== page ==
+{{ site.tracking_code }}
+{{ site.extra_tracking_code }}
+</script>
</body>
</html>
@@ -3,7 +3,7 @@ permalink: /js/handling-events-on-elements/
title: Handling JavaScript events on multiple elements
layout: post
category: js
-description: Do you have a loop in your code that attaches an event handler to each of the elements? This article shows how to make that simpler with event delegation -- in other words, by leveraging event bubbling.
+description: "Do you have a loop in your code that attaches an event handler to each of the elements? This article shows how to make that simpler with event delegation in other words, by leveraging event bubbling."
styles: |
table { border: 2px solid #6D7D21; border-collapse: collapse; }
table td, table th { border: 1px solid gray; padding: .4em .8em; }
@@ -15,11 +15,11 @@ styles: |
form .actions { margin-top: .5em }
---
-Implementing proper event handling on your site or application is a _design_ issue, meaning there are many ways of solving a problem and choosing the right way is a matter of skill and experience. Today I want to talk about handling events on multiple elements because a great deal of JavaScript developers are constantly struggling to get some overcomplicated code working—usually looping over a set of elements and attaching a handler to each one. When they need to identify which of the targets actually triggered the event, or when they inject new elements as a result of an Ajax request and find out they need to re-apply all the handlers again, they start pulling their hairs out. Let’s look at an approach where we don’t need loops; we’ll simply play with _bubbles_. Sometimes this is called _event delegation_.
+Are you looping over a set of elements to apply the same event handler to each one? In this article I am are going to discuss _event delegation_, i.e. how a single event handler in the right place can be more effective than many.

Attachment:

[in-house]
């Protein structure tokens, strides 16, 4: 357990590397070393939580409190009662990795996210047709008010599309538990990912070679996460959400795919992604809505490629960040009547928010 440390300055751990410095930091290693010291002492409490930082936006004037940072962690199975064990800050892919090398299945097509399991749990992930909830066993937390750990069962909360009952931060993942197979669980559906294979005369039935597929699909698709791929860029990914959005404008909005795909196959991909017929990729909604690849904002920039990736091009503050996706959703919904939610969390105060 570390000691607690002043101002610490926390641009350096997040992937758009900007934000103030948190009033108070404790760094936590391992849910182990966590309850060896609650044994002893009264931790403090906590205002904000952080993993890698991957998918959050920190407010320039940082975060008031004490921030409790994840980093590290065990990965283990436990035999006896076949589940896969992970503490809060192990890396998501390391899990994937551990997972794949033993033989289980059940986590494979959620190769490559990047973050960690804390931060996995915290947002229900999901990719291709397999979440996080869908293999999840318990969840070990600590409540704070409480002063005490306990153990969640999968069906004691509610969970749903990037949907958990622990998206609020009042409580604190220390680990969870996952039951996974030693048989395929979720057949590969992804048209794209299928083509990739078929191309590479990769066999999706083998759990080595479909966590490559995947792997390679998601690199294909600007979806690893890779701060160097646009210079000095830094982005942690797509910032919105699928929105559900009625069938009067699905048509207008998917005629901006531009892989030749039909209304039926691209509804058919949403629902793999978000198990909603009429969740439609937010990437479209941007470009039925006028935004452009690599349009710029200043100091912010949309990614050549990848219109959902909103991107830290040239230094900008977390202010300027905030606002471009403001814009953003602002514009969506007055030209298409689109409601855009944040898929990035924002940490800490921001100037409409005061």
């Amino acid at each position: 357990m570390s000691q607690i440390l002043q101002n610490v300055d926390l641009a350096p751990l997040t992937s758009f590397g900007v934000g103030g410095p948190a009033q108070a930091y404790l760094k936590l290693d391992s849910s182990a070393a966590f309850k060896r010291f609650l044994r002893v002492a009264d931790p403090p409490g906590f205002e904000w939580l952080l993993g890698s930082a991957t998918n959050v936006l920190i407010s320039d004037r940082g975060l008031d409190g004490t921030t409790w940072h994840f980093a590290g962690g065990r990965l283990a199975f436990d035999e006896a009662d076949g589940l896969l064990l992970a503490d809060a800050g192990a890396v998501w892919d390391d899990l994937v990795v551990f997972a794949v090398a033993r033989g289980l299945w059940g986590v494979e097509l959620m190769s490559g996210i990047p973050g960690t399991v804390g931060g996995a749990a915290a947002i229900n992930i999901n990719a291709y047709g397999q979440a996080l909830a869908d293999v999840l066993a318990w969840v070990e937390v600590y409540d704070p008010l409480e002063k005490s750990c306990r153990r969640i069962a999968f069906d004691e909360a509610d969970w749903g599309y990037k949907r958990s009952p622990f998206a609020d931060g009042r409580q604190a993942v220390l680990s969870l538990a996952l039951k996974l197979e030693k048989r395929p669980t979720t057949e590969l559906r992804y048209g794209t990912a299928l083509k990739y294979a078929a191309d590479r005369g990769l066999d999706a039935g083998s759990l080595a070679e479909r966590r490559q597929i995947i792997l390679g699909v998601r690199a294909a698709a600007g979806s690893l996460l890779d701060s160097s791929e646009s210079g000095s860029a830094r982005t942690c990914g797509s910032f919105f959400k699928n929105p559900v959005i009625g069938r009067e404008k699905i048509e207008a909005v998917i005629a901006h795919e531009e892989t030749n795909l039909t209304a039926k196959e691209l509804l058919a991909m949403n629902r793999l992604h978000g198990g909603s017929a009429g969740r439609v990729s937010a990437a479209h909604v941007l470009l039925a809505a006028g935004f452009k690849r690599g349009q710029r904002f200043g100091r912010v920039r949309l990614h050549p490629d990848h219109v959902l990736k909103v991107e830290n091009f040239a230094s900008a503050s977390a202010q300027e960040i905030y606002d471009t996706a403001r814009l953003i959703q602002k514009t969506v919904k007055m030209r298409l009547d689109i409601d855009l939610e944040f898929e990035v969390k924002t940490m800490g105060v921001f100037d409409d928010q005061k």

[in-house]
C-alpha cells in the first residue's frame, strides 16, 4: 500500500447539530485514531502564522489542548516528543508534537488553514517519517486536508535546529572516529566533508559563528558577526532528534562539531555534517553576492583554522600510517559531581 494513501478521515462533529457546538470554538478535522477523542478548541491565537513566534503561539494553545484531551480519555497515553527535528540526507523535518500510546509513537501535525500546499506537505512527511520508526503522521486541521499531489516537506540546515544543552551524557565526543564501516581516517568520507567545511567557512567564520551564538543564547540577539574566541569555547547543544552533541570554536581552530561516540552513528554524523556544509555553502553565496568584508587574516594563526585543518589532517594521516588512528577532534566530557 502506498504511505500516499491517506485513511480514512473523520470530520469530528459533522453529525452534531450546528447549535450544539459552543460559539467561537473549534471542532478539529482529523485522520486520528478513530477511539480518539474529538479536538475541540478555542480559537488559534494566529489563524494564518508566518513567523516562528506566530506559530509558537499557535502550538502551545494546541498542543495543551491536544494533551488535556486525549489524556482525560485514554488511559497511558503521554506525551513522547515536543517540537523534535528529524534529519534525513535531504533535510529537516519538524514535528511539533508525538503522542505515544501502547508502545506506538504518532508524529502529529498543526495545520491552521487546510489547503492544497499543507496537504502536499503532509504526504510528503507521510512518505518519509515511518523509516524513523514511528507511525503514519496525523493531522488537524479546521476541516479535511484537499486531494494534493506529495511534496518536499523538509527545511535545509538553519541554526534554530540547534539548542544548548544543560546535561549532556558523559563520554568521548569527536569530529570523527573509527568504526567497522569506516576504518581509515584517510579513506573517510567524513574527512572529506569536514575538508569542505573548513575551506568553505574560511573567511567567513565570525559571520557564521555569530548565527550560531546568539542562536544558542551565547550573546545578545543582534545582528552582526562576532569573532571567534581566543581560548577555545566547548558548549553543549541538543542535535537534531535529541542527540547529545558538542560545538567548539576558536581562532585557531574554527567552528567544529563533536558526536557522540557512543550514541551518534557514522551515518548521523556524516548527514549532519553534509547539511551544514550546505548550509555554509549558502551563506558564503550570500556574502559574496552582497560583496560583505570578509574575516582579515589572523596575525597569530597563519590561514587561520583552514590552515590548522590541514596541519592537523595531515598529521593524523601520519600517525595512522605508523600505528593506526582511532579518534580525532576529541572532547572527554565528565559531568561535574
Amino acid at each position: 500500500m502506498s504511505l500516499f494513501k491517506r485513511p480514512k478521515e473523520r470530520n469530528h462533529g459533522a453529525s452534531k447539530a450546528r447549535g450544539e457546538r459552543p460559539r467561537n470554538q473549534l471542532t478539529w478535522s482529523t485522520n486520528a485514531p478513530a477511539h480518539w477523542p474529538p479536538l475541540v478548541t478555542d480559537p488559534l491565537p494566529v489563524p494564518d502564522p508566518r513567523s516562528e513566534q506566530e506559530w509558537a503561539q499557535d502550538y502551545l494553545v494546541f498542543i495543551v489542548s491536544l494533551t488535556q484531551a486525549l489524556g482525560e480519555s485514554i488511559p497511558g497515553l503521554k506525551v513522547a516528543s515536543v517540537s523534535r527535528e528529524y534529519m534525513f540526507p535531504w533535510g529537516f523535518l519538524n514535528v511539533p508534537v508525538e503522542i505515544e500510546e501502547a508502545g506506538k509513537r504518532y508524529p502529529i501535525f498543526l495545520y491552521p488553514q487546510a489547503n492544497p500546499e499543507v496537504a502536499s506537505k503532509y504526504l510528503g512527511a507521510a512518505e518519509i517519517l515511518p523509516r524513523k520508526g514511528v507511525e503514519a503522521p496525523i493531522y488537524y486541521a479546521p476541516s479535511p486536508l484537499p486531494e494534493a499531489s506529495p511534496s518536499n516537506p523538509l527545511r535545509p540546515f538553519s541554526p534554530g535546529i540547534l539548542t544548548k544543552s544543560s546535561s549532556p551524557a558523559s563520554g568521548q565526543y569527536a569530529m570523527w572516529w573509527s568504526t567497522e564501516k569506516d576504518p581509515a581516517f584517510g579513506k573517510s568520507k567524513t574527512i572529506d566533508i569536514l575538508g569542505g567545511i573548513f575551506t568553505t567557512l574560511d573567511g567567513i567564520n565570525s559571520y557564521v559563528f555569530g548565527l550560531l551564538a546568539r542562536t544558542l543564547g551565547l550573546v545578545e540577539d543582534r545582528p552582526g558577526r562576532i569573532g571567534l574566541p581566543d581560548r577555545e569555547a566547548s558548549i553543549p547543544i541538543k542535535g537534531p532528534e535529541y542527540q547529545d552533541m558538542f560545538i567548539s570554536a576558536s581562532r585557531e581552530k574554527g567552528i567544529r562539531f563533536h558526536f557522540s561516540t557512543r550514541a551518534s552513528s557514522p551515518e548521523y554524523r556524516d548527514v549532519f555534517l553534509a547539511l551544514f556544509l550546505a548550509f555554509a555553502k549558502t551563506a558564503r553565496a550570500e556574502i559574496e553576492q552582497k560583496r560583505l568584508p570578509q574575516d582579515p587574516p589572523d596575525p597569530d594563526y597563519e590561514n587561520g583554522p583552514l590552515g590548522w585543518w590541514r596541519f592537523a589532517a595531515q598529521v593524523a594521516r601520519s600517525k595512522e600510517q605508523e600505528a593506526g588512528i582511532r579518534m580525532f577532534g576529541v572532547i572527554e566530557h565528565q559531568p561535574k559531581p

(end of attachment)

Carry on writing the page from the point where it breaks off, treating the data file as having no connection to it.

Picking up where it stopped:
## A common need
-Here is a simple table with nonsense data. Try to select some orders (rows) for processing. Tip: click on whole rows, not just the checkboxes.
+Here is a simple table with nonsense data. Try to select some rows for processing. Thing to note here: you can click on whole rows, not just the checkboxes.
<div><form action=".">
<table id="mytable" summary="nonsense data for JavaScript example">
@@ -40,122 +40,84 @@ Here is a simple table with nonsense data. Try to select some orders (rows) for
</div>
</form></div>
-So you’ve played with it and saw it’s pretty much basic. But how did we implement it? Many people will say <q>oh, if each row has to be clickable I&#8217;ll just go right ahead and attach a click handler to each of the rows</q>. That is a complex solution and generally should be avoided. Others will try to be smarter than that and use something like [Behaviour][1], but that’s just doing the same thing in a nicer way.
-
-The key is simply intercepting all the click events on the table or `TBODY` elements themselves. Most of the events in JavaScript _bubble_, which means they propagate up the document tree from the node they originate from. You can handle such events on any element that contains the target of the event; you can also stop its default action, like following a link, or stop it from bubbling. These event methods are called `preventDefault()` and `stopPropagation()`, respectively. (With the Prototype library you also have the `stop()` method that is the combination of both.)